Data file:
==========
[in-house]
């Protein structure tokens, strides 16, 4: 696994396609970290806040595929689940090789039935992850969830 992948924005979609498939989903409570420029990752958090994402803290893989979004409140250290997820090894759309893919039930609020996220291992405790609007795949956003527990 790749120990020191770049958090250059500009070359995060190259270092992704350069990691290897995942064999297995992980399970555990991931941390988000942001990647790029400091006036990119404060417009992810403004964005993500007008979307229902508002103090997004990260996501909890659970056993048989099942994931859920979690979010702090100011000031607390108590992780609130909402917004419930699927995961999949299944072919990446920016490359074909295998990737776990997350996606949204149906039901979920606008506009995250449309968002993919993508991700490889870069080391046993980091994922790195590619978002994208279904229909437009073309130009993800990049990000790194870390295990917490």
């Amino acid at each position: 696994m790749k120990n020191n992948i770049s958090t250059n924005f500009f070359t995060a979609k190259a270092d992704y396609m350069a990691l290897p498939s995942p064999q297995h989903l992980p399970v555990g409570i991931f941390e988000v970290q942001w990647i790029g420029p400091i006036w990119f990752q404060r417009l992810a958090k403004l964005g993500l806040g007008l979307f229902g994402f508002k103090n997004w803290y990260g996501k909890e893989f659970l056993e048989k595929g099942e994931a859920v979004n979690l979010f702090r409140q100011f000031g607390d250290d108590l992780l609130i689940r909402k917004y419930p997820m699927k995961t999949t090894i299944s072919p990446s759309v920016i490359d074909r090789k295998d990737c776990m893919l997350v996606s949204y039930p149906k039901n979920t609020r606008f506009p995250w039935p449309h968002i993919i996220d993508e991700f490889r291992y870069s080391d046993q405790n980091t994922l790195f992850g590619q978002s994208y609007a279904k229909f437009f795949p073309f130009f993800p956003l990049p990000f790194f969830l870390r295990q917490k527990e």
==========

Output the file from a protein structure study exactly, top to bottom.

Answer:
[in-house]
């Protein structure tokens, strides 16, 4: 696994396609970290806040595929689940090789039935992850969830 992948924005979609498939989903409570420029990752958090994402803290893989979004409140250290997820090894759309893919039930609020996220291992405790609007795949956003527990 790749120990020191770049958090250059500009070359995060190259270092992704350069990691290897995942064999297995992980399970555990991931941390988000942001990647790029400091006036990119404060417009992810403004964005993500007008979307229902508002103090997004990260996501909890659970056993048989099942994931859920979690979010702090100011000031607390108590992780609130909402917004419930699927995961999949299944072919990446920016490359074909295998990737776990997350996606949204149906039901979920606008506009995250449309968002993919993508991700490889870069080391046993980091994922790195590619978002994208279904229909437009073309130009993800990049990000790194870390295990917490």
């Amino acid at each position: 696994m790749k120990n020191n992948i770049s958090t250059n924005f500009f070359t995060a979609k190259a270092d992704y396609m350069a990691l290897p498939s995942p064999q297995h989903l992980p399970v555990g409570i991931f941390e988000v970290q942001w990647i790029g420029p400091i006036w990119f990752q404060r417009l992810a958090k403004l964005g993500l806040g007008l979307f229902g994402f508002k103090n997004w803290y990260g996501k909890e893989f659970l056993e048989k595929g099942e994931a859920v979004n979690l979010f702090r409140q100011f000031g607390d250290d108590l992780l609130i689940r909402k917004y419930p997820m699927k995961t999949t090894i299944s072919p990446s759309v920016i490359d074909r090789k295998d990737c776990m893919l997350v996606s949204y039930p149906k039901n979920t609020r606008f506009p995250w039935p449309h968002i993919i996220d993508e991700f490889r291992y870069s080391d046993q405790n980091t994922l790195f992850g590619q978002s994208y609007a279904k229909f437009f795949p073309f130009f993800p956003l990049p990000f790194f969830l870390r295990q917490k527990e």